After around a week of attempting breastfeeds and bottles, Harris had his tube removed so he would be solely relying on breast and bottle for his milk. This was a really big step and I was so nervous. At the point Kate suggested that we take out Harris’ tube, I thought we’d have at least another week with the tube as I didn’t feel like Harris was feeding particularly well. Kate thought we should try and push him as she knew how much I wanted to get home and how much I was missing Dylan. The tube was removed on the Friday afternoon and by Sunday night I ended up having a meltdown because Harris had lost weight and was completely refusing to take a bottle.
I never feel a let down when breastfeeding so I wasn’t sure he was getting anything from me at all as he wasn’t swallowing consistently. I thought he must be starving. The nurse on shift was so lovely when I couldn’t stop sobbing, which obviously made me cry even more. I’d been staying in the unit until around 10.30pm each night to make sure I was there for as many feeds as possible and returning by 7.30am. Looking back, I was totally exhausted; which she could see. She persuaded me to leave early and promised me that she’d put Harris’ tube back in if he refused another bottle. I was just so worried that he was hungry and as much as I wanted to get us both home soon, I didn’t want him going hungry.
When I phoned the unit first thing on Monday morning, I was elated to hear that Harris has taken 3 bottles in the night. It turned out that he liked the milk warmer than they usually made it. The nurse only found out because she sterilised the bottle right before feeding him so it was hot enough to heat the milk slightly. On Monday night I was allowed a room on the unit with Harris and by Tuesday afternoon we were both home. I couldn’t believe how quickly things had turned round.
Back at Home
Once Harris was home, I continued pumping and topping up after every feed. As well as using the bottle for top ups, I also used an SNS (Supplemental Nursing System) as much as possible so I could feed the top up at the breast. This also helps with milk production as there is more stimulation. It wasn’t easy, especially with a toddler waking multiple times a night on top of my 3 hourly triple feeding sessions. Mik was amazing and dealt with all of Dylan’s wakes, even though he was working all week. I wouldn’t have been able to do it without him.
Harris became better at breastfeeding and we were gradually able to cut out bottle top ups. We have a baby scales at home so weighed Harris every day or 2 to make sure he was continuing to gain. If he gained well for 4 or 5 days, we cut out one of his 60ml bottles. Each time we cut out a bottle, I cut out the pumping sessions so I was able to free up time to spend with Dylan. It got to the point where he was down to 2 x 60ml bottles a day which is better than I’d ever hoped for. When I tried to drop further than this, Harris stopped gaining weight so at this point I stopped pumping altogether as I knew I’d maxed out my supply. Harris was around three months old by this point.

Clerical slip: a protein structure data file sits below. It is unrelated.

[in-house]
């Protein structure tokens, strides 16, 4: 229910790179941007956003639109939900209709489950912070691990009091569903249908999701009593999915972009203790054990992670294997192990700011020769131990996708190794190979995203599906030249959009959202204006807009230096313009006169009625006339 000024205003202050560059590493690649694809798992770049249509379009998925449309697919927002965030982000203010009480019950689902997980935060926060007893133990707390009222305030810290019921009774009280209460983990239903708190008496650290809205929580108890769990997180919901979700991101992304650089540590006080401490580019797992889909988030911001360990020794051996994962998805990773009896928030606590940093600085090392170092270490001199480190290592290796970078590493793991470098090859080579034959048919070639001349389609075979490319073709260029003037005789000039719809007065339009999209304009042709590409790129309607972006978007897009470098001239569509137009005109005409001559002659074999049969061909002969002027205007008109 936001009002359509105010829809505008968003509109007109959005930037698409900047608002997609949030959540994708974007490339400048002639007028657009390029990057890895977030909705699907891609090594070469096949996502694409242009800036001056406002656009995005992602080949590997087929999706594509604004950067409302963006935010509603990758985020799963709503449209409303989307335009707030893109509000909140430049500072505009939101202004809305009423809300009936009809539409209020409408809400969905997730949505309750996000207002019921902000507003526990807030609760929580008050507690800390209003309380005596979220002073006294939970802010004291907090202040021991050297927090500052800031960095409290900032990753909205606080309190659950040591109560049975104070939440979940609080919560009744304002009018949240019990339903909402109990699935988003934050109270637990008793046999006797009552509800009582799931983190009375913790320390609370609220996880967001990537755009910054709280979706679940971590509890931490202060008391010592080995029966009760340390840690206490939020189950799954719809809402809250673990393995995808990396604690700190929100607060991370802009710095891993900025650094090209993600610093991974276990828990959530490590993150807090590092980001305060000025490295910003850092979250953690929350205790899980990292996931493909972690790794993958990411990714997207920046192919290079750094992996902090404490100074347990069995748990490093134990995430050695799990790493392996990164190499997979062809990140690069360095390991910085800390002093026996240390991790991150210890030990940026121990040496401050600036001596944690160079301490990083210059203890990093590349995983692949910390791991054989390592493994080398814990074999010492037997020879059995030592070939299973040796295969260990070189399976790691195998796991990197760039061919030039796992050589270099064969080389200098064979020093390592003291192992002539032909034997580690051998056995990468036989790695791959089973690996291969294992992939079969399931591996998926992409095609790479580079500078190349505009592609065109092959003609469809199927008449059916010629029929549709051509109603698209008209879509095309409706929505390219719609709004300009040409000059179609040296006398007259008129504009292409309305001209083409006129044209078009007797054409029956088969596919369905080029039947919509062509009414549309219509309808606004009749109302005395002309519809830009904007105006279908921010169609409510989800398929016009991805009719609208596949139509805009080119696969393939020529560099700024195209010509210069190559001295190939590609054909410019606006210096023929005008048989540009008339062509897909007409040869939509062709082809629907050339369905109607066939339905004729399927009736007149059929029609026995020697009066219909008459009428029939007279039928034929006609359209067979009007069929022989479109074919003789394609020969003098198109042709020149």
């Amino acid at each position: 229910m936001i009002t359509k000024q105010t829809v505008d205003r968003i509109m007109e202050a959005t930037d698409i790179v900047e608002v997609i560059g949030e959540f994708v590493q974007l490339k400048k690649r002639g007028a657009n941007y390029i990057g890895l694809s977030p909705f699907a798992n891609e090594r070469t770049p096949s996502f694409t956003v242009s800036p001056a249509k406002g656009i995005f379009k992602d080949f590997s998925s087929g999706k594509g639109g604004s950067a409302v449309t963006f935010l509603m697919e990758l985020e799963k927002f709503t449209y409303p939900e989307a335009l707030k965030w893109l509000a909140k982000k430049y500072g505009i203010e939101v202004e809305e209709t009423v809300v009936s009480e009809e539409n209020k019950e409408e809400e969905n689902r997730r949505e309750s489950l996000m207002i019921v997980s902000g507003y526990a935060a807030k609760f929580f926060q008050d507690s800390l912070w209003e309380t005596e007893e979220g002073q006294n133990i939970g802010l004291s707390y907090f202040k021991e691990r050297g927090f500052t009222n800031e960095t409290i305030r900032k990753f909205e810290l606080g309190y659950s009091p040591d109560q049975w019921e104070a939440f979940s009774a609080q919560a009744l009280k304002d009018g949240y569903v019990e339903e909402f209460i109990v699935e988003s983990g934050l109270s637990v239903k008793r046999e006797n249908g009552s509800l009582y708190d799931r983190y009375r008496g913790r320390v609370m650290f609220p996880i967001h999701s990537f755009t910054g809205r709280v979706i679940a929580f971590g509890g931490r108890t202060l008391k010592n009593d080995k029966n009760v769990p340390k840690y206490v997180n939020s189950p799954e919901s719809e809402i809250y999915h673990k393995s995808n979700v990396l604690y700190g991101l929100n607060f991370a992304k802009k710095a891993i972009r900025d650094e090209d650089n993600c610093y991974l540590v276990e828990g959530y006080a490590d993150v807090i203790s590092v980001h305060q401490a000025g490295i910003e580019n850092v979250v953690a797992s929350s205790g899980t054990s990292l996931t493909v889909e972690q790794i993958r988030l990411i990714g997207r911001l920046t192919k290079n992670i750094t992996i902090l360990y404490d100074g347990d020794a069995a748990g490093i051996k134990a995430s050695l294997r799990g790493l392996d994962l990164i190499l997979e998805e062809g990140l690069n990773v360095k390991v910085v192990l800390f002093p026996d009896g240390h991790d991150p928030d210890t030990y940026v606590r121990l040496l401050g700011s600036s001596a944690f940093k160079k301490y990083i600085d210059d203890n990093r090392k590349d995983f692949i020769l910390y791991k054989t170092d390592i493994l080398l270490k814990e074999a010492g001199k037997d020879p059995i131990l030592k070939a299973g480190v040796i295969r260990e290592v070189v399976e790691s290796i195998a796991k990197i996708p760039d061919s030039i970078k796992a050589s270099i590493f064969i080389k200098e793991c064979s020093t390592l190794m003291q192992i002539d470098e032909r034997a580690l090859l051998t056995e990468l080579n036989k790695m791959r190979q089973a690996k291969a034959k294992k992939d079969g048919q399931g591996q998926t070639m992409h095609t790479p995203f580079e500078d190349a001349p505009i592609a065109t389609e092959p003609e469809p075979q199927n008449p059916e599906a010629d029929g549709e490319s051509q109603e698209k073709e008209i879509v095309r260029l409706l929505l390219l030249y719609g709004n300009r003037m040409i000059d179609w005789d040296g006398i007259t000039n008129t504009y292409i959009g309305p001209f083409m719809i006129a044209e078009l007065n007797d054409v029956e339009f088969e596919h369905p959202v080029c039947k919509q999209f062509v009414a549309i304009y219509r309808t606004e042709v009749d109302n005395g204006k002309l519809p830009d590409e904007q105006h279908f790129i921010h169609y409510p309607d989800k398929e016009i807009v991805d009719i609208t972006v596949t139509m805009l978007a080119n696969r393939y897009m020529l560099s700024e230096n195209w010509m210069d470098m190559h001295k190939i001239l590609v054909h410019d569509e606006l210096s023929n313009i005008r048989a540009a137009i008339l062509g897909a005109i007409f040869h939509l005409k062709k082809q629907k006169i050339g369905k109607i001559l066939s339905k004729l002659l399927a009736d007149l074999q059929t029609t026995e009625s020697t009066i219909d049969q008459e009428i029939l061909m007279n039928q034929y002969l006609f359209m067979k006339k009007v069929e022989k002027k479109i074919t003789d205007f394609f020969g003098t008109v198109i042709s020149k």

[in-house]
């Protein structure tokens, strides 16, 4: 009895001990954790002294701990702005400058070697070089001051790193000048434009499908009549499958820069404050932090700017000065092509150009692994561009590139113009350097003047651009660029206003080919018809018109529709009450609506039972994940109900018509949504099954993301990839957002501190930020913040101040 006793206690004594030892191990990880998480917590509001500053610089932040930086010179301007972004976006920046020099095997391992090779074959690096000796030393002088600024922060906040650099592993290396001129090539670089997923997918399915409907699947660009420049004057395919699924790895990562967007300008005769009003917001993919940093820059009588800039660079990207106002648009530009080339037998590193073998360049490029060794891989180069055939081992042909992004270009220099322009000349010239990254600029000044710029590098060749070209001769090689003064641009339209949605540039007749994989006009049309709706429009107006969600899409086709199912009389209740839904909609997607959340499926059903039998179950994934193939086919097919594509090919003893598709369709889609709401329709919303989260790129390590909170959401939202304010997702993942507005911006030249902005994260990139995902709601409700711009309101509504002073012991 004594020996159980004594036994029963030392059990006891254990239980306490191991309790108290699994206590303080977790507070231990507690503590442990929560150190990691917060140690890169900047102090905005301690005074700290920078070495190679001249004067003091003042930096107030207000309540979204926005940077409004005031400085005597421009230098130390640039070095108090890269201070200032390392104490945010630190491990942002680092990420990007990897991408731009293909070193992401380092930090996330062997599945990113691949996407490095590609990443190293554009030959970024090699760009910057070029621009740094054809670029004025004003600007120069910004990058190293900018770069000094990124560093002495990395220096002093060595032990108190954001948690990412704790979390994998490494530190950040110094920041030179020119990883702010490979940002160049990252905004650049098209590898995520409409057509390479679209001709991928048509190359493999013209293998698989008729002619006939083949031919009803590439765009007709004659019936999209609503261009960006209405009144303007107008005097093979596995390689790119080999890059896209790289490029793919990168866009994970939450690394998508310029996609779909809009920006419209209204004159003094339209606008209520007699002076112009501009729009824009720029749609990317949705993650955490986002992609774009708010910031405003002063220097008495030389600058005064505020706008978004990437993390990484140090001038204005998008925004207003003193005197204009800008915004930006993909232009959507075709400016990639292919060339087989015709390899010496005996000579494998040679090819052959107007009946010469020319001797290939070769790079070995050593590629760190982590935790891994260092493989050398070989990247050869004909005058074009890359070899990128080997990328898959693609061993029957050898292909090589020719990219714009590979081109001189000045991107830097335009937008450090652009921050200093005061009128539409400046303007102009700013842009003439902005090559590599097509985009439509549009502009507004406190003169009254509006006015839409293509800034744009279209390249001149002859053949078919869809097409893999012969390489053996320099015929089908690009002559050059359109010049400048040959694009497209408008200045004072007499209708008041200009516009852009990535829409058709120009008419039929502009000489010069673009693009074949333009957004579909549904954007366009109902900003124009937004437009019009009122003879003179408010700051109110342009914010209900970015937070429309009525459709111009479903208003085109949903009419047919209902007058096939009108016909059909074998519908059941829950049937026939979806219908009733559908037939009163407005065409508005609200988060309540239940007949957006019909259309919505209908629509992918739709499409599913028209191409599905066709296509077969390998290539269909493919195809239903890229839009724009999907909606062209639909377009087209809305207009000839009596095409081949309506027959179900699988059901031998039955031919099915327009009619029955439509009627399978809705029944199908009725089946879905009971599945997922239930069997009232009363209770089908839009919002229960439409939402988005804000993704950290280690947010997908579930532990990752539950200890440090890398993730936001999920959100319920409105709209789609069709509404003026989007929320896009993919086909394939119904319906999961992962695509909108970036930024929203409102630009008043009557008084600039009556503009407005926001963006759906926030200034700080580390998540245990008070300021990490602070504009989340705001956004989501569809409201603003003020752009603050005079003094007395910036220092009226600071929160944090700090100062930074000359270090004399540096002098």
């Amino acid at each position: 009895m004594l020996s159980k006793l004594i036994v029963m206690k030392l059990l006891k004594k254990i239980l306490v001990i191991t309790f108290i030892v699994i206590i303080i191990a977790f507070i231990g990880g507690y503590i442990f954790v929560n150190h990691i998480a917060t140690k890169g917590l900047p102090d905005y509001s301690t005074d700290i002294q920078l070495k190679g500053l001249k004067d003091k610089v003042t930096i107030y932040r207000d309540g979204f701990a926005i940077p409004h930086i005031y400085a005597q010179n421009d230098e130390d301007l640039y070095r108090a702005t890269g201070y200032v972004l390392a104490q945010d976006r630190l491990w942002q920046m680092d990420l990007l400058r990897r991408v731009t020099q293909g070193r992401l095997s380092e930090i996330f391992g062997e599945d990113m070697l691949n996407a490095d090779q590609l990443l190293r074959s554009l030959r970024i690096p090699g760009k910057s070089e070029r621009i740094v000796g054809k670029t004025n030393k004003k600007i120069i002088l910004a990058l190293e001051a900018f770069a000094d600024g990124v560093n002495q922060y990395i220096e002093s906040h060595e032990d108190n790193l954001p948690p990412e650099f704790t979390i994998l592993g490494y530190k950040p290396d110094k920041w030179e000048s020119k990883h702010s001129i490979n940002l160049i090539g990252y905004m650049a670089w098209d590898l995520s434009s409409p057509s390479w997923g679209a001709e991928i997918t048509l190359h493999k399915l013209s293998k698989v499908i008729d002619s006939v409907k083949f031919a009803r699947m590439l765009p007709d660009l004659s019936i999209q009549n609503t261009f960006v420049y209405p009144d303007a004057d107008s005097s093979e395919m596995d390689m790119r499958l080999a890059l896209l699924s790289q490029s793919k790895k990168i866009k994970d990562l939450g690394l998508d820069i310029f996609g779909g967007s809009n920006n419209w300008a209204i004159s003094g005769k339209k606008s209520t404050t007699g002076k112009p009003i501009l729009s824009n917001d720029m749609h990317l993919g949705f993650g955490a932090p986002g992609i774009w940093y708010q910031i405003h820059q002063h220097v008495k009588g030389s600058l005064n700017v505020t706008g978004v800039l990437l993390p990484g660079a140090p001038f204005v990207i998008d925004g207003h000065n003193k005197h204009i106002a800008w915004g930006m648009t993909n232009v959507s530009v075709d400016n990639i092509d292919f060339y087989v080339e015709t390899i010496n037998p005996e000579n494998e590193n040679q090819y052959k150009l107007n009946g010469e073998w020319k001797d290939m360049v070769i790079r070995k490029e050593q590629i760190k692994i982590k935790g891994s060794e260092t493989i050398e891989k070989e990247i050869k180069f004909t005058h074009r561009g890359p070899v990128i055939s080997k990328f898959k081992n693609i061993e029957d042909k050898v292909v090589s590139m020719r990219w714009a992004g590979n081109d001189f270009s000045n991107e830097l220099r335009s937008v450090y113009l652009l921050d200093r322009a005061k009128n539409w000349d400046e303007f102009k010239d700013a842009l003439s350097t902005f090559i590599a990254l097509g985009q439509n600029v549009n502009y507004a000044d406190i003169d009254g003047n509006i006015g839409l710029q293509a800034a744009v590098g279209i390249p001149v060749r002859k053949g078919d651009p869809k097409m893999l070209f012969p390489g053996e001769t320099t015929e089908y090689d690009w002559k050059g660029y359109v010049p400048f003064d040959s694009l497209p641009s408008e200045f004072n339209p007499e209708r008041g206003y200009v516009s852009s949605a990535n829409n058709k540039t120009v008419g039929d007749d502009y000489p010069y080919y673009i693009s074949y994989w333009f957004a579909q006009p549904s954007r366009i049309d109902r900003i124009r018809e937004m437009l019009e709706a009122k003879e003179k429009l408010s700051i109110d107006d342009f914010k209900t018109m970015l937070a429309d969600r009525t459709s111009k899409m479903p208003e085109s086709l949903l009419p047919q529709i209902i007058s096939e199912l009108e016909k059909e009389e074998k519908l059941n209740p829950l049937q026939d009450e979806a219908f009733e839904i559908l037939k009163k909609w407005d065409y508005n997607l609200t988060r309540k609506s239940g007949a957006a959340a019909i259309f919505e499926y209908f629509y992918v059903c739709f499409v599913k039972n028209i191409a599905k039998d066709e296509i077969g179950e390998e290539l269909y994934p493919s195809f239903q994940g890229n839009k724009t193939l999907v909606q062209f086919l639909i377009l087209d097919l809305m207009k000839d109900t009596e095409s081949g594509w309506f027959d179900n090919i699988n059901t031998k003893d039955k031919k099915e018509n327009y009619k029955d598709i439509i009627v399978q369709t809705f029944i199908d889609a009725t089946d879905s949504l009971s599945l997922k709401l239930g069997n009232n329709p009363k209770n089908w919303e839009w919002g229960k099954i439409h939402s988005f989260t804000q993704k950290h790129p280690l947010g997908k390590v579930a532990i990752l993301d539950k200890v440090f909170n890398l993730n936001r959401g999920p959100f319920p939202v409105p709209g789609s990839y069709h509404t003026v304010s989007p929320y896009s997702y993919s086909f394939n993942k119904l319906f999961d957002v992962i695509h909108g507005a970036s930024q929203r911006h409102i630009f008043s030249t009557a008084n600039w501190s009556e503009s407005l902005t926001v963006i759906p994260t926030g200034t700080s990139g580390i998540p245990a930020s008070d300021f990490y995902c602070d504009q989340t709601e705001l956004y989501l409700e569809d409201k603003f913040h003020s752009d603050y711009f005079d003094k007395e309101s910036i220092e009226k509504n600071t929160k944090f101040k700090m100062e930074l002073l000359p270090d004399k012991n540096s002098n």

Harris is now 9 months old and is enjoying solids as well as a combination of breastmilk and formula. We still keep an eye on his weight, usually once or twice a week, but he’s definitely turned a corner since he started on solids and we’ve been able to reduce the amount of formula he is having as he’s gaining weight so well and not looking for as much milk.
Making the Best of it
For me, the worst part of breastfeeding with IGT is the sadness of not being able to have the normal breastfeeding experience I’d dreamed of. I hate the fact that on top of not being able to keep my babies safe inside until they were ready to be born, I then failed them even more by not being able to feed them exclusively from my broken breasts. There’s also the practical side of it. Having to make up bottles, sterlise bottles, make sure I’ve got enough formula if we’re out and about. This time round I also felt so guilty about all the pumping I had to do to establish my supply as I had barely any time for Dylan. It was worth it in the long run though as now I’m able to go out and about with Dylan and Harris during the day without having to worry about formula.
Breastfeeding with IGT is a challenge but for me it’s been worth it. I love the amazing bond I have with my boys and every day I get to feed them is a bonus. If you are struggling with low milk supply and think you may be affected by IGT, I would suggest getting hold of a copy of Making More Milk. It’s got so much information which can help you determine what might be causing low supply. I’d also highly recommend speaking to a lactation consultant who has the skills and knowledge to support you properly. Not being able to feed your baby as you’d planned is heart breaking but I’ve found that having an expert to listen to me and help me make decisions has been invaluable and made me feel so much better about breastfeeding this time around. A big thank you to Arielle for all of her support!